Wednesday, February 1, 2017 - Friday, March 31, 2017
We are delighted to display an exhibition of work created and curated by Cleveland College of Art and Design (Hartlepool) student Rachel Fraser…
“Having lived in Catterick Garrison all my life and worked on an army barracks for nearly six years, an opportunity arose to do a university project based on a museum. I knew I wanted to do my project based on The Green Howards Museum as it is an amazing museum right on my doorstep.
The pieces in my collection are all related in some way to the museum and the army, where I’ve used jackets, weapons, badges, and the warning signs seen on the perimeter walls of the barracks themselves. Each one of these had an influence on my creative pieces, which are either screen printed, digitally made, embroidered or a combination of the three.
My concept was formed after a visit to the museum where I was able to visit the archive.
They have a number of embroideries which were donated by the families of soldiers; these embroideries were created by injured soldiers who were bed-bound due to their injuries.
These soldiers had embroidered or stitched pieces of material with their regimental badges. Sometimes these pieces would also contain dates and times which were significant to the soldier.
I wanted to look at traditional sewing and print techniques to complement these pieces, but also look at the modern techniques of sewing machines and digital print (Photoshop and Illustrator).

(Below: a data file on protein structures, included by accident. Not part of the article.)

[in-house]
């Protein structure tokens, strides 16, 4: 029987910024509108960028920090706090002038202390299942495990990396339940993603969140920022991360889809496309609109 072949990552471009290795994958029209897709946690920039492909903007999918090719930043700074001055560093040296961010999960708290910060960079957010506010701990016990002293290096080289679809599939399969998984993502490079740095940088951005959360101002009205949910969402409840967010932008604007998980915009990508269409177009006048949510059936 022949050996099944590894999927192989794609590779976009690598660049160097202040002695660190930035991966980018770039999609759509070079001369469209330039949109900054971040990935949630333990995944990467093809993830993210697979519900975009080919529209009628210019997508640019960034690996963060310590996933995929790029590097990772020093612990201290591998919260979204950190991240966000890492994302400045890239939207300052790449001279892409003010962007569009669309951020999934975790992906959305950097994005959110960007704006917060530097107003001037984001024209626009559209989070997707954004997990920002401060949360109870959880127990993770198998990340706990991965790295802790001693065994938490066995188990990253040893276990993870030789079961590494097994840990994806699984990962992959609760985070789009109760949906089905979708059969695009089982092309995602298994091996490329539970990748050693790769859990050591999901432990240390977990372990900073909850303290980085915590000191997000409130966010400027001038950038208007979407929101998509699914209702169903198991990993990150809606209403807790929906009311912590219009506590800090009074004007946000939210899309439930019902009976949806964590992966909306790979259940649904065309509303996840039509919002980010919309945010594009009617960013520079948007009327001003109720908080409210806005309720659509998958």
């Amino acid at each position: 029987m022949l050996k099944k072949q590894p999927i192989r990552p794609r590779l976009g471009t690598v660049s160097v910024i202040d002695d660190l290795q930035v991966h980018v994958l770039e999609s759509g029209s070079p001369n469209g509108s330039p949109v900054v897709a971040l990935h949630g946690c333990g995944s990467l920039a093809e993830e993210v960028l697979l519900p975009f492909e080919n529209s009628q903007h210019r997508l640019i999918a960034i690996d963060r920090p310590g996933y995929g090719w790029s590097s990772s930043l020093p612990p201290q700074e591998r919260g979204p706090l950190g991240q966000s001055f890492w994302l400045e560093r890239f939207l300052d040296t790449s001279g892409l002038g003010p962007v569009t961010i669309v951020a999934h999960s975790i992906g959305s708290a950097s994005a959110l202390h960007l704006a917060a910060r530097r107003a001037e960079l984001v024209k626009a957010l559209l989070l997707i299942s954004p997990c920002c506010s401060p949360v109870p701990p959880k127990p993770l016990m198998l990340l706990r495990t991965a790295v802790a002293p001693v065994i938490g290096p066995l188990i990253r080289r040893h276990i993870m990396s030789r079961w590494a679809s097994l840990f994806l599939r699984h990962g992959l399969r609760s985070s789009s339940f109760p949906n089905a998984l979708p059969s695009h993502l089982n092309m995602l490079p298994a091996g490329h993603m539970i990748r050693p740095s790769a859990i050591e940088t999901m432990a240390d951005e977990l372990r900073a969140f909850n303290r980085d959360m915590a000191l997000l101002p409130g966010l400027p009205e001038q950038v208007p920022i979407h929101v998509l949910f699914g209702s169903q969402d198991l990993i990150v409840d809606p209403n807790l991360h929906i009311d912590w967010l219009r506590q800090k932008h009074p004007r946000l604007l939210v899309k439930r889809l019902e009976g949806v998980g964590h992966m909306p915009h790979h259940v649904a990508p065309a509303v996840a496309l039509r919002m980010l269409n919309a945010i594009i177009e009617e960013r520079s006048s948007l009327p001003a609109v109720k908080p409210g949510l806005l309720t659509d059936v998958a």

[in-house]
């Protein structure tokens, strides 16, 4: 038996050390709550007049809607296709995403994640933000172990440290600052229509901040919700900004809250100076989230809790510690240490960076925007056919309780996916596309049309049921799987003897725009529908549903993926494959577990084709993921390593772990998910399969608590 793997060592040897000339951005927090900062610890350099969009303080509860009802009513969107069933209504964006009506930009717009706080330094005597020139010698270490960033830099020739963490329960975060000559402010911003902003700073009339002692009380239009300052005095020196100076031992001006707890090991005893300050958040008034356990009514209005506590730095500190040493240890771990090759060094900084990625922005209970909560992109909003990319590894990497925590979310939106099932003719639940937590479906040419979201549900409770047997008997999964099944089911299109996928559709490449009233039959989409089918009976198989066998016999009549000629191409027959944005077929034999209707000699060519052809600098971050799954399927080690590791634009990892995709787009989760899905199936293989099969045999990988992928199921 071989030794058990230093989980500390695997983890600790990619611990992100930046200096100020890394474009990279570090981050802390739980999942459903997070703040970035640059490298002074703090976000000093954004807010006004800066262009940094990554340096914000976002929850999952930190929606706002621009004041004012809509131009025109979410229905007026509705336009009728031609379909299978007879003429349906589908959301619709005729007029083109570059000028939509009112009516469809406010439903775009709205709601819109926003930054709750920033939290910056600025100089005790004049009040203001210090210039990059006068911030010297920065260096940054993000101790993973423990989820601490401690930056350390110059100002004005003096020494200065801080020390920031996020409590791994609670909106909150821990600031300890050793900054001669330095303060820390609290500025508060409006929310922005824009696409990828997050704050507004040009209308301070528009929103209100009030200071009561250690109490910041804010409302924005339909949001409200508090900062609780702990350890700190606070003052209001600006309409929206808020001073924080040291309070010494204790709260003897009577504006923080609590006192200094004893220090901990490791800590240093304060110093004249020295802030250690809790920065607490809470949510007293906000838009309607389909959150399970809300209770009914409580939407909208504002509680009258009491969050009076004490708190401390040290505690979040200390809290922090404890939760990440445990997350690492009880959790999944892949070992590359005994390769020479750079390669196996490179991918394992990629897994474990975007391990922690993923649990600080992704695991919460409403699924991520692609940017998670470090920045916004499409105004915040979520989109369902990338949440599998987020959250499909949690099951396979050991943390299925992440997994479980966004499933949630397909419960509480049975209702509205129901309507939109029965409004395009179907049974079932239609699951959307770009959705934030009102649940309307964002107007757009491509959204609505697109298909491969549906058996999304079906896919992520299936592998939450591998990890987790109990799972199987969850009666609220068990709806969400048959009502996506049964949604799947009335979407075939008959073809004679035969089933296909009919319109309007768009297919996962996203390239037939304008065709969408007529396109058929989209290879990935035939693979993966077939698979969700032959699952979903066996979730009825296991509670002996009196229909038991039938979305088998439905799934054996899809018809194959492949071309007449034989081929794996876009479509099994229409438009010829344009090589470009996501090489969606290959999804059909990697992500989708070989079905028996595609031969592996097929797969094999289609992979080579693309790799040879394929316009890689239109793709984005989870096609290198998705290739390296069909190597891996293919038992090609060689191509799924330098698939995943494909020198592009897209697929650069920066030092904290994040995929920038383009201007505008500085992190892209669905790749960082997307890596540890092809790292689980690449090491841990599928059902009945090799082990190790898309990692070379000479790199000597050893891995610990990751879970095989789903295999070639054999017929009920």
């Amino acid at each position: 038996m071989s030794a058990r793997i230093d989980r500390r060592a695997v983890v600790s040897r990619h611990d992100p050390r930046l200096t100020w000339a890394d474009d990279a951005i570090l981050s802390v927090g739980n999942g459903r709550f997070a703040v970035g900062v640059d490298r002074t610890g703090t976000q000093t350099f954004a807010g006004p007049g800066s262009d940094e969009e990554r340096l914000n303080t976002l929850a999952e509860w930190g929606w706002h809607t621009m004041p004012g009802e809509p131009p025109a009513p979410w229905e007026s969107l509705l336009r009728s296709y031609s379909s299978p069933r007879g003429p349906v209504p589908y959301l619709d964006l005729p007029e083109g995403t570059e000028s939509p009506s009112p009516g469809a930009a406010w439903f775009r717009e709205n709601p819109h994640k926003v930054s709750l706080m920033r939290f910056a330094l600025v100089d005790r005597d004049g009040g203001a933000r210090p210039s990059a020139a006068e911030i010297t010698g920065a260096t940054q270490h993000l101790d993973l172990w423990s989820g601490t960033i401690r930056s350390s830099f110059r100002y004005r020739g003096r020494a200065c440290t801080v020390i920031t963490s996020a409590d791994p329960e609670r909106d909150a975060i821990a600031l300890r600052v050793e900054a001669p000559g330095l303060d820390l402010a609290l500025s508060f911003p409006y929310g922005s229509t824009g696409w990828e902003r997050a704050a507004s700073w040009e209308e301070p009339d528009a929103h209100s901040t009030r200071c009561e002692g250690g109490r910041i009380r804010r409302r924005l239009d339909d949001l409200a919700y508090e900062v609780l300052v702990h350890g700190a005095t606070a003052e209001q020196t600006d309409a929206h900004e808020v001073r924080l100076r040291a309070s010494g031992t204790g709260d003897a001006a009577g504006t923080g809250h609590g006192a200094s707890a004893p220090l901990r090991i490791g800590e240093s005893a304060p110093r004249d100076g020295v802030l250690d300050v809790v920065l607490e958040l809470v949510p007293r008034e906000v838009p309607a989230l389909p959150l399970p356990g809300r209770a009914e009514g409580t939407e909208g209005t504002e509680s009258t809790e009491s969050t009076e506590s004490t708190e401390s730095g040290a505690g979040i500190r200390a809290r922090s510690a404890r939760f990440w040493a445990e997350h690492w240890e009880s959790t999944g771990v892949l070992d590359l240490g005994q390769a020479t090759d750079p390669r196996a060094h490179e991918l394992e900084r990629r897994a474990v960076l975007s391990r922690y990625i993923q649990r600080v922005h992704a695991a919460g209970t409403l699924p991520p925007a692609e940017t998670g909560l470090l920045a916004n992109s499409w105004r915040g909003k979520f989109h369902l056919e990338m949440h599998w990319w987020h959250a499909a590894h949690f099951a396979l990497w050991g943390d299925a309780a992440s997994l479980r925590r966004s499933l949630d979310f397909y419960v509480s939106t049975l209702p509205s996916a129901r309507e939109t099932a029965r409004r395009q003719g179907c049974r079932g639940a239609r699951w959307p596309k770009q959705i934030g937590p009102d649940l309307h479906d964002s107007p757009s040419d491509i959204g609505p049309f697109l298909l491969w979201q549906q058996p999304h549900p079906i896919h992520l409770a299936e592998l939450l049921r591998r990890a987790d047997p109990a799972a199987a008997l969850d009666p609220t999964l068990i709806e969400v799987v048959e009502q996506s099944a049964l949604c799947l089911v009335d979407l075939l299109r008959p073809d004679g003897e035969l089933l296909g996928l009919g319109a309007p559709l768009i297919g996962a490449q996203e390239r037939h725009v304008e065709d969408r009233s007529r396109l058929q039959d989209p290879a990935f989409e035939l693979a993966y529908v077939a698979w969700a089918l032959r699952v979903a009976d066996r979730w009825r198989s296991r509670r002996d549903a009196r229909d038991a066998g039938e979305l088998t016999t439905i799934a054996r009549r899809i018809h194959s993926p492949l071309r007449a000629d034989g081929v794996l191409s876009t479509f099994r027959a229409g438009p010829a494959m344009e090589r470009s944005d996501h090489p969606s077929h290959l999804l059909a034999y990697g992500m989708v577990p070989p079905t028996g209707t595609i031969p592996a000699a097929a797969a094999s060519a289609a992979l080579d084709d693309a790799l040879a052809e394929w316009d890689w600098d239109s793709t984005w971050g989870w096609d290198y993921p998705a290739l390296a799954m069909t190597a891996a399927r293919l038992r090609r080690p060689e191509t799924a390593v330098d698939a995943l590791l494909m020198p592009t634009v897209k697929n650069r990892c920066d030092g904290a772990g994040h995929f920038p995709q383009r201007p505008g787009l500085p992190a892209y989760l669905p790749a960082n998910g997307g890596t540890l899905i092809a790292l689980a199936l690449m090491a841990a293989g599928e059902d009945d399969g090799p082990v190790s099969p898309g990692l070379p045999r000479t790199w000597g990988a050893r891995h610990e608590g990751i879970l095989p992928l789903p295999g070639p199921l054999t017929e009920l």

This was to show a contrast from the traditional techniques and also to convey how the advances in technology have changed the army from the clothes they wear to battle, to the equipment they use today. I have used the modern day sewing machine and digital print techniques to show conceptually how the army has changed from World War One and before, to the present day.
I chose to use ‘Tommy’ in the name of my exhibition, because alongside my own pieces I am showing pieces from soldiers themselves. Many believe the term ‘Tommy’ stems from a man named ‘Tommy Atkins’, and was used as early as the 18th century.
One theory states that in the Battle of Flanders a man named Tommy Atkins was approached by the Duke of Wellington who was inspecting his wounded men. The Duke asked Tommy if he was in pain and Tommy’s response was, “It’s alright, sir. It’s all in a day’s work”.
This mentality personified the best of the British soldier’s courageousness and indefatigability against horrendous odds. A bodkin is a type of needle with a wide eye, used to draw cord through a hem.”